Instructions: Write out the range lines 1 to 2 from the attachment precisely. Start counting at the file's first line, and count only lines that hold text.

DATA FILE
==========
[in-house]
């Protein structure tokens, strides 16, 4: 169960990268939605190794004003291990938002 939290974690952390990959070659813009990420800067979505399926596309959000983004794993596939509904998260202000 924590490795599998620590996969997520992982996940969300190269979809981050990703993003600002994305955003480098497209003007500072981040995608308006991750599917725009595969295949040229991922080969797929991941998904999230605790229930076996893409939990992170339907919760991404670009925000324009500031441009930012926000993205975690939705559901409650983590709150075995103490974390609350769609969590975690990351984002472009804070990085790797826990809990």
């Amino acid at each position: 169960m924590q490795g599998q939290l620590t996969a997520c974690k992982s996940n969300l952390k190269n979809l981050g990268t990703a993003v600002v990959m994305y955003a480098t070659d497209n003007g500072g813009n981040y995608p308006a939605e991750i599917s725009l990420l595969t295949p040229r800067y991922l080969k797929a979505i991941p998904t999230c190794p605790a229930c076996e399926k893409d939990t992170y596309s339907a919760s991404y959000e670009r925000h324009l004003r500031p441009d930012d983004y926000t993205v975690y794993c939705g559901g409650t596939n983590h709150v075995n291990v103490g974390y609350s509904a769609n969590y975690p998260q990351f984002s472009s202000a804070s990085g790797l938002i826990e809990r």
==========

[in-house]
């Protein structure tokens, strides 16, 4: 169960990268939605190794004003291990938002 939290974690952390990959070659813009990420800067979505399926596309959000983004794993596939509904998260202000 924590490795599998620590996969997520992982996940969300190269979809981050990703993003600002994305955003480098497209003007500072981040995608308006991750599917725009595969295949040229991922080969797929991941998904999230605790229930076996893409939990992170339907919760991404670009925000324009500031441009930012926000993205975690939705559901409650983590709150075995103490974390609350769609969590975690990351984002472009804070990085790797826990809990």